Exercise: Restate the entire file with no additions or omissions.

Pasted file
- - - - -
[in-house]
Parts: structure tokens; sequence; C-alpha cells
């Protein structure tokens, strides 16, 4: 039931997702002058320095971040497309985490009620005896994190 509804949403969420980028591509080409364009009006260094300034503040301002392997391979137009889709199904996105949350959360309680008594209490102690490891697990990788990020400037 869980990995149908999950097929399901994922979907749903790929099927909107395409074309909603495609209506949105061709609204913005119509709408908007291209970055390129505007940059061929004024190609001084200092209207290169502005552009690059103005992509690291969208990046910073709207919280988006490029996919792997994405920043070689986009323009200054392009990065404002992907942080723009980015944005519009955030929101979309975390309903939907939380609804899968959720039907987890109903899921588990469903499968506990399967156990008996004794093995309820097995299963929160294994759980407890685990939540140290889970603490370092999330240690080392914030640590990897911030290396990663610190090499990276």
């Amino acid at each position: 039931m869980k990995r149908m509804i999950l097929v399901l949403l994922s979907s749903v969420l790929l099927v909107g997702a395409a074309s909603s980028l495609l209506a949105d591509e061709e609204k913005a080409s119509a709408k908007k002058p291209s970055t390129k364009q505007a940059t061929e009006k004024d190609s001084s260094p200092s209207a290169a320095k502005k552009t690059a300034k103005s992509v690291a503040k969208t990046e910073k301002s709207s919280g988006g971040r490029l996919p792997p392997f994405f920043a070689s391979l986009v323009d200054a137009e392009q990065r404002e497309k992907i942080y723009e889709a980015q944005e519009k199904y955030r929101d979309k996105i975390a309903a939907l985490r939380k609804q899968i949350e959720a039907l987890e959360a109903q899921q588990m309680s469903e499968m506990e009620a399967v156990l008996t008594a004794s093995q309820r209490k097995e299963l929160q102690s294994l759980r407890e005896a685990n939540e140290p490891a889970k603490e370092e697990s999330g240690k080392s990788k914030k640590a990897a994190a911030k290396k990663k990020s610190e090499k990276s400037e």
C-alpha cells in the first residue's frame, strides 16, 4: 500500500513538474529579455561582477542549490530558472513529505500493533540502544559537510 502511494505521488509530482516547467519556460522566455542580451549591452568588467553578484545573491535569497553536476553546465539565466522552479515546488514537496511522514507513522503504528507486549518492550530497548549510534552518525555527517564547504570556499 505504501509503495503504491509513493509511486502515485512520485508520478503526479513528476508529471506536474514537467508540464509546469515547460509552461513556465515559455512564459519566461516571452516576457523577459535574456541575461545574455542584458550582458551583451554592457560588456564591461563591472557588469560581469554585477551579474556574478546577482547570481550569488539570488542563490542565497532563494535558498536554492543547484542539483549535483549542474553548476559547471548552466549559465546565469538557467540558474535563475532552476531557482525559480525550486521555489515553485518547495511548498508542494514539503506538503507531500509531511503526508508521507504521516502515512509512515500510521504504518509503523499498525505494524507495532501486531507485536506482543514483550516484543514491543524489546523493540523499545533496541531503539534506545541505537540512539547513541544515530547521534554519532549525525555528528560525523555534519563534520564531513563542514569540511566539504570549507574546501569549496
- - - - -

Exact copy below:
[in-house]
Parts: structure tokens; sequence; C-alpha cells
């Protein structure tokens, strides 16, 4: 039931997702002058320095971040497309985490009620005896994190 509804949403969420980028591509080409364009009006260094300034503040301002392997391979137009889709199904996105949350959360309680008594209490102690490891697990990788990020400037 869980990995149908999950097929399901994922979907749903790929099927909107395409074309909603495609209506949105061709609204913005119509709408908007291209970055390129505007940059061929004024190609001084200092209207290169502005552009690059103005992509690291969208990046910073709207919280988006490029996919792997994405920043070689986009323009200054392009990065404002992907942080723009980015944005519009955030929101979309975390309903939907939380609804899968959720039907987890109903899921588990469903499968506990399967156990008996004794093995309820097995299963929160294994759980407890685990939540140290889970603490370092999330240690080392914030640590990897911030290396990663610190090499990276």
């Amino acid at each position: 039931m869980k990995r149908m509804i999950l097929v399901l949403l994922s979907s749903v969420l790929l099927v909107g997702a395409a074309s909603s980028l495609l209506a949105d591509e061709e609204k913005a080409s119509a709408k908007k002058p291209s970055t390129k364009q505007a940059t061929e009006k004024d190609s001084s260094p200092s209207a290169a320095k502005k552009t690059a300034k103005s992509v690291a503040k969208t990046e910073k301002s709207s919280g988006g971040r490029l996919p792997p392997f994405f920043a070689s391979l986009v323009d200054a137009e392009q990065r404002e497309k992907i942080y723009e889709a980015q944005e519009k199904y955030r929101d979309k996105i975390a309903a939907l985490r939380k609804q899968i949350e959720a039907l987890e959360a109903q899921q588990m309680s469903e499968m506990e009620a399967v156990l008996t008594a004794s093995q309820r209490k097995e299963l929160q102690s294994l759980r407890e005896a685990n939540e140290p490891a889970k603490e370092e697990s999330g240690k080392s990788k914030k640590a990897a994190a911030k290396k990663k990020s610190e090499k990276s400037e």
C-alpha cells in the first residue's frame, strides 16, 4: 500500500513538474529579455561582477542549490530558472513529505500493533540502544559537510 502511494505521488509530482516547467519556460522566455542580451549591452568588467553578484545573491535569497553536476553546465539565466522552479515546488514537496511522514507513522503504528507486549518492550530497548549510534552518525555527517564547504570556499 505504501509503495503504491509513493509511486502515485512520485508520478503526479513528476508529471506536474514537467508540464509546469515547460509552461513556465515559455512564459519566461516571452516576457523577459535574456541575461545574455542584458550582458551583451554592457560588456564591461563591472557588469560581469554585477551579474556574478546577482547570481550569488539570488542563490542565497532563494535558498536554492543547484542539483549535483549542474553548476559547471548552466549559465546565469538557467540558474535563475532552476531557482525559480525550486521555489515553485518547495511548498508542494514539503506538503507531500509531511503526508508521507504521516502515512509512515500510521504504518509503523499498525505494524507495532501486531507485536506482543514483550516484543514491543524489546523493540523499545533496541531503539534506545541505537540512539547513541544515530547521534554519532549525525555528528560525523555534519563534520564531513563542514569540511566539504570549507574546501569549496